US First Lady Barbara Bush passed away at 92 in her home in Houston.
Barbara was the second woman (the first was Abigail Adams) to have her husband and son, former presidents George H.W. and George W. Bush, sworn into office.
Around 2,500 mourners attended her public viewing, wearing blue, which was Barbara’s favorite color. Her husband, George H.W., shook the hands of mourners as he sat beside his wife’s casket. The First Lady’s private funeral last Saturday included the former presidents and the current First Lady, Melania Trump.
A Devoted Wife And Mother
Barbara Bush was born on June 8, 1925. Her mother was the chairwoman of the Garden Club of America.
Even before her marriage, she had connections to the White House -- her father was a distant descendant of former President Franklin Pierce! She grew up in New York City and the thing she loved to do most was read. Barbara met her husband, George H.W. Bush at a Christmas dance when she was 16. They were separated during World War II but kept in touch through letters, finally marrying in 1945 when George was home on leave.
George and Barbara Bush had 6 children (one of whom died at age 3) and 17 grandchildren. Of all the US presidents, they had the longest marriage. She supported her husband and her sons in their Presidential bids. When she was diagnosed with congestive heart and lung failure, she declined all further treatment and chose to spend her last days in the comfort of her home, surrounded by family.
In The Public Eye
During her husband’s presidency, polls proved that Barbara herself seemed to be more popular than her husband!
Barbara has called herself “everyone’s grandma.” She was known for her practicality, especially when compared to the previous first lady, Nancy Reagan. Barbara would make fun of herself, in addition to being outspoken. She once stated that she did not feel the need to help the Bush Presidency by dyeing her hair or choosing a different style of clothing.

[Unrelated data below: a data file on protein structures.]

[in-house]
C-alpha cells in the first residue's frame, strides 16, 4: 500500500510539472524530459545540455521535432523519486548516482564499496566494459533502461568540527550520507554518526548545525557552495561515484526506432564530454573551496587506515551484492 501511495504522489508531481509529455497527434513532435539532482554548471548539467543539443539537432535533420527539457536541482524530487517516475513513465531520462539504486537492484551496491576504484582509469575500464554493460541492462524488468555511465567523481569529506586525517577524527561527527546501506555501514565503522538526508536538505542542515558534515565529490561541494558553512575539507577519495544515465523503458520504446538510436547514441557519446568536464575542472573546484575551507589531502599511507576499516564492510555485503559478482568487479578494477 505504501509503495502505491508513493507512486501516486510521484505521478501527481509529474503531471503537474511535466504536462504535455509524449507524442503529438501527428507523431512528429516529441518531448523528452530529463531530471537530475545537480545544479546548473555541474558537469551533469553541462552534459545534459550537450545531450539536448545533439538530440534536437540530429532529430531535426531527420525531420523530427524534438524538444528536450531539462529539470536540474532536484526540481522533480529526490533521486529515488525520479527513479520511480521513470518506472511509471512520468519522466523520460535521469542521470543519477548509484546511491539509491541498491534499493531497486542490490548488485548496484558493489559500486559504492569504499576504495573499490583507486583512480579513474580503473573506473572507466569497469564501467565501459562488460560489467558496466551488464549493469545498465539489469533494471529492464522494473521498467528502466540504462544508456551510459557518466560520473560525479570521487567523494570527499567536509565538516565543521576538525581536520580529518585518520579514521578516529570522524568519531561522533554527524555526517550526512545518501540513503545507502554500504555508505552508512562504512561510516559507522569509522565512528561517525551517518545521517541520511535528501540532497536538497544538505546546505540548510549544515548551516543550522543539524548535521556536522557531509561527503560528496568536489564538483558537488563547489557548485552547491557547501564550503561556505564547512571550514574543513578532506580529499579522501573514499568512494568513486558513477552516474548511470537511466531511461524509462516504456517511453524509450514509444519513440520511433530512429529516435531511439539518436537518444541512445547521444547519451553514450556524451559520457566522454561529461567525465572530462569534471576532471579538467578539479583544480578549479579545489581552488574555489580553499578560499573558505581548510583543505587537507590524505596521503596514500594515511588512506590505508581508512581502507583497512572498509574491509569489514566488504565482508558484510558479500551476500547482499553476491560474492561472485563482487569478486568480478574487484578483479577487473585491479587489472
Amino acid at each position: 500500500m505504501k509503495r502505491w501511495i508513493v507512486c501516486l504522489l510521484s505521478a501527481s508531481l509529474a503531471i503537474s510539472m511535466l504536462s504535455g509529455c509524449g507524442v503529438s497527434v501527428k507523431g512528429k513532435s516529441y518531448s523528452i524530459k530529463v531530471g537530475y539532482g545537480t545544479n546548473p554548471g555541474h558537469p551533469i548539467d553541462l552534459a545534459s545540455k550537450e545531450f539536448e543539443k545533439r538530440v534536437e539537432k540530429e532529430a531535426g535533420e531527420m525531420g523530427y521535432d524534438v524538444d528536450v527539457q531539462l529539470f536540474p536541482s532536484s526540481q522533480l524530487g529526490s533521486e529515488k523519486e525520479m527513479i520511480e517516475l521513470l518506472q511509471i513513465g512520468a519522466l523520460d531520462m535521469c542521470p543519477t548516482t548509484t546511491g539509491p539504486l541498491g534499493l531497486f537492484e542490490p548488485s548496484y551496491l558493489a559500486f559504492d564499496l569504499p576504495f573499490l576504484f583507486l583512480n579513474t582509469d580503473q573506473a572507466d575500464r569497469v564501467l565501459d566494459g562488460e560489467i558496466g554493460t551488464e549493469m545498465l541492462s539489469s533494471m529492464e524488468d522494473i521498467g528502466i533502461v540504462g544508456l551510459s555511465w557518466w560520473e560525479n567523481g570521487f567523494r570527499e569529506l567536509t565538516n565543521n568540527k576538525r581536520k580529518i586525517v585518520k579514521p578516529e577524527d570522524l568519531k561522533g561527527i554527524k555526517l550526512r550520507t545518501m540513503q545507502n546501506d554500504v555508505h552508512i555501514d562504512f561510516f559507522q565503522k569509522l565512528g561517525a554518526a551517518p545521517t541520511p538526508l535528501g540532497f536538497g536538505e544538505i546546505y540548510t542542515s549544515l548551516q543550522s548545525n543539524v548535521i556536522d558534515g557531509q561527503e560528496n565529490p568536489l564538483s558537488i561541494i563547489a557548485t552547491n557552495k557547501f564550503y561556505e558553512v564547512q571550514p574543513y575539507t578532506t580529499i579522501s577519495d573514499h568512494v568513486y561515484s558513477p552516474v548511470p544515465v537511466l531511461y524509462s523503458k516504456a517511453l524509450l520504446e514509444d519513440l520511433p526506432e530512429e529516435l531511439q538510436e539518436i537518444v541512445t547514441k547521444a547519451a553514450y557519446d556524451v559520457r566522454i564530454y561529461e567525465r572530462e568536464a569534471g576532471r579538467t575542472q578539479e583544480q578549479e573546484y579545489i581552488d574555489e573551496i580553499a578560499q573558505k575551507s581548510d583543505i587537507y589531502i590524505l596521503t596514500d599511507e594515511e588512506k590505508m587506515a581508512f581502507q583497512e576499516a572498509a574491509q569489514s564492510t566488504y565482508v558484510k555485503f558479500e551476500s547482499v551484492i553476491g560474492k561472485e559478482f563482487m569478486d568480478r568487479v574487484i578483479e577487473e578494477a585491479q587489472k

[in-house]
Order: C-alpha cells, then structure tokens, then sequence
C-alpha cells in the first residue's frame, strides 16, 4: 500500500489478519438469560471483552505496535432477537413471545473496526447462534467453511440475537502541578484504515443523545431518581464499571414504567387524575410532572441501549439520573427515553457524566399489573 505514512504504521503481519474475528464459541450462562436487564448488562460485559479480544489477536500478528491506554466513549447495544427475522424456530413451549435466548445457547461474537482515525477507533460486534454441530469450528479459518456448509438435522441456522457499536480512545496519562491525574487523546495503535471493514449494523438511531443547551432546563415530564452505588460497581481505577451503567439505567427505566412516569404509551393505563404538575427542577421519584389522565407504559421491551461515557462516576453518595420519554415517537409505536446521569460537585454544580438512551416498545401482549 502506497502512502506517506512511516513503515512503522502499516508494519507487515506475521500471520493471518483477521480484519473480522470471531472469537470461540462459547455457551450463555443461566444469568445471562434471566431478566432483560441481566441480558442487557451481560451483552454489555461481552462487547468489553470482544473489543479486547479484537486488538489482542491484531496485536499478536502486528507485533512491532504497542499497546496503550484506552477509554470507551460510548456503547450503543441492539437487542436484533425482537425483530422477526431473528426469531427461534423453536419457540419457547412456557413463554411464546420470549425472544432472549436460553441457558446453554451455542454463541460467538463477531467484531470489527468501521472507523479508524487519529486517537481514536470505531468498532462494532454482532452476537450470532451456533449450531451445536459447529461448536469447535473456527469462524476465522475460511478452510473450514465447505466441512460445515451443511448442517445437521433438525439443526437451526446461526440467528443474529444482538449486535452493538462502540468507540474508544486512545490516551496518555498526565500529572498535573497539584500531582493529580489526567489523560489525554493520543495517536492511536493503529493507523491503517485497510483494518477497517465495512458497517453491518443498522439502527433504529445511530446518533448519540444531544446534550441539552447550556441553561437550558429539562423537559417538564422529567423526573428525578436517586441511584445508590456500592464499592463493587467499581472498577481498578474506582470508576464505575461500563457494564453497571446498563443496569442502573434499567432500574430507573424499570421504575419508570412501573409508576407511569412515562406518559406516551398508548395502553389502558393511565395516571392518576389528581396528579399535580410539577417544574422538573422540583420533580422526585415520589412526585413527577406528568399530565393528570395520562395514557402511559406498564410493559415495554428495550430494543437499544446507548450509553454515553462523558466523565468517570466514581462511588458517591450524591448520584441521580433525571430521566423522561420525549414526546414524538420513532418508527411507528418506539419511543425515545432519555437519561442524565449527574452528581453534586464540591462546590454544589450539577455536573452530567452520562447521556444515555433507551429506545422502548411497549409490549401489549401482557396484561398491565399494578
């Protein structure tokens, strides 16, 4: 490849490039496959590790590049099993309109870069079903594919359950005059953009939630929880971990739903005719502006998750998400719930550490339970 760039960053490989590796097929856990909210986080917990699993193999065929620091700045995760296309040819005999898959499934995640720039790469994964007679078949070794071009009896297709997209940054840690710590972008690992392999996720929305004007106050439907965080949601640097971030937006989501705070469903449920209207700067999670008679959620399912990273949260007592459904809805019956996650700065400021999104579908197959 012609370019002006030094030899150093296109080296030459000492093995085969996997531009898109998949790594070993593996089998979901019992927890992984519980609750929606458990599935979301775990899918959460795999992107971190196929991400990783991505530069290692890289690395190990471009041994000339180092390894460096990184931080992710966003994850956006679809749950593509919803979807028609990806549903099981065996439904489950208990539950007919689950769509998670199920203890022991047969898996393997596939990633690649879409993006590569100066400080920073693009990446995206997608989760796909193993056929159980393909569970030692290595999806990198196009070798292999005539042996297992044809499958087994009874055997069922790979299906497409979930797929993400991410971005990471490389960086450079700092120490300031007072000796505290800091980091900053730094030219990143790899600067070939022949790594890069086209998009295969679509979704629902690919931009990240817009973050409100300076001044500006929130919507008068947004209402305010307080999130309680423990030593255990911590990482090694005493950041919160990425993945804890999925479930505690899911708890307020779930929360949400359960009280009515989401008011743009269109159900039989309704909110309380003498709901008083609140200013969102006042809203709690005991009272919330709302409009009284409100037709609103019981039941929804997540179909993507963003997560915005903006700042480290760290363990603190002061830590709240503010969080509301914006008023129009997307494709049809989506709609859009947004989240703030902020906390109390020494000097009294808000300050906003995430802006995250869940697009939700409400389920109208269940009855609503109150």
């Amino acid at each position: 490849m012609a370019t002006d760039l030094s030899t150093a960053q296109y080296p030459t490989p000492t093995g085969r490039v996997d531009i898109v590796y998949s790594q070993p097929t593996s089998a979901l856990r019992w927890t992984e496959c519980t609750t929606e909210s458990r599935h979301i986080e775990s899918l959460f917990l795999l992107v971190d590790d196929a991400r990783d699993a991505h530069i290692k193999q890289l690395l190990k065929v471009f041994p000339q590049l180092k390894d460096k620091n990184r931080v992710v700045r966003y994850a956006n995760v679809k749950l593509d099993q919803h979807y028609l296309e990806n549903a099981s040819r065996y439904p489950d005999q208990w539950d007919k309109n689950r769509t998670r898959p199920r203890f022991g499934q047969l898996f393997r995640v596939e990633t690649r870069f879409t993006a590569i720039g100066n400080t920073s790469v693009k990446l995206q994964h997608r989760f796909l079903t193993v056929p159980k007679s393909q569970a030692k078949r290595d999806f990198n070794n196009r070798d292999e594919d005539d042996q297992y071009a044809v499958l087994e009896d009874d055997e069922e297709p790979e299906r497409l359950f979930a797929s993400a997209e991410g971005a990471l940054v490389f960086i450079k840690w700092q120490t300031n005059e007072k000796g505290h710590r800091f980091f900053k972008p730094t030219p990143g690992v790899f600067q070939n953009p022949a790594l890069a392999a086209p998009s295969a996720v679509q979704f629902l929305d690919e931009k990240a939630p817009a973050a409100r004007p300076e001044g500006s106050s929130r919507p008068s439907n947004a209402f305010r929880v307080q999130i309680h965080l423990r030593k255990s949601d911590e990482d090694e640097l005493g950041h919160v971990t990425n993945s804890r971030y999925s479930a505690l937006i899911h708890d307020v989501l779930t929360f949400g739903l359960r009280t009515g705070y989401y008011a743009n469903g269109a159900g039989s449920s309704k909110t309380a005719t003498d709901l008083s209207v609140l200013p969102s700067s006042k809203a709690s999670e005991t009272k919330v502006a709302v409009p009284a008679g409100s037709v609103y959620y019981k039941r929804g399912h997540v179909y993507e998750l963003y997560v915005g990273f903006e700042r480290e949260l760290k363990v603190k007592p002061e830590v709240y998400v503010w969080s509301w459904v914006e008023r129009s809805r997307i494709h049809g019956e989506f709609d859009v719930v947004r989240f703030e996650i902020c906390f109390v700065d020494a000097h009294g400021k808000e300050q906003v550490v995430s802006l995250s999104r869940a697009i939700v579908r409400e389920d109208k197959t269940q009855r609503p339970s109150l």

Barbara Bush had been a lifelong volunteer, from raising money for the United Negro College Fund to volunteering in nursing homes. Motivated by her son’s dyslexia, Barbara dedicated her life to combating illiteracy (the inability to read or write) in children and adults. In her eight-year run as First Lady, she attended around 500 literacy events. In addition, she started her own foundation, the Barbara Bush Foundation for Family Literacy.
She wrote two books about their family dogs, and donated profits from the book to literacy organizations, raising almost one million dollars. In 1998, Barbara stated that she hoped to be known as someone who fought to combat illiteracy. Her work certainly speaks for itself. Barbara Bush will be remembered as a smart, graceful and tough woman who spoke her mind and was true to her values.
Sources: NY Times, NBC, ABC, Reuters, BusinessInsider, Biography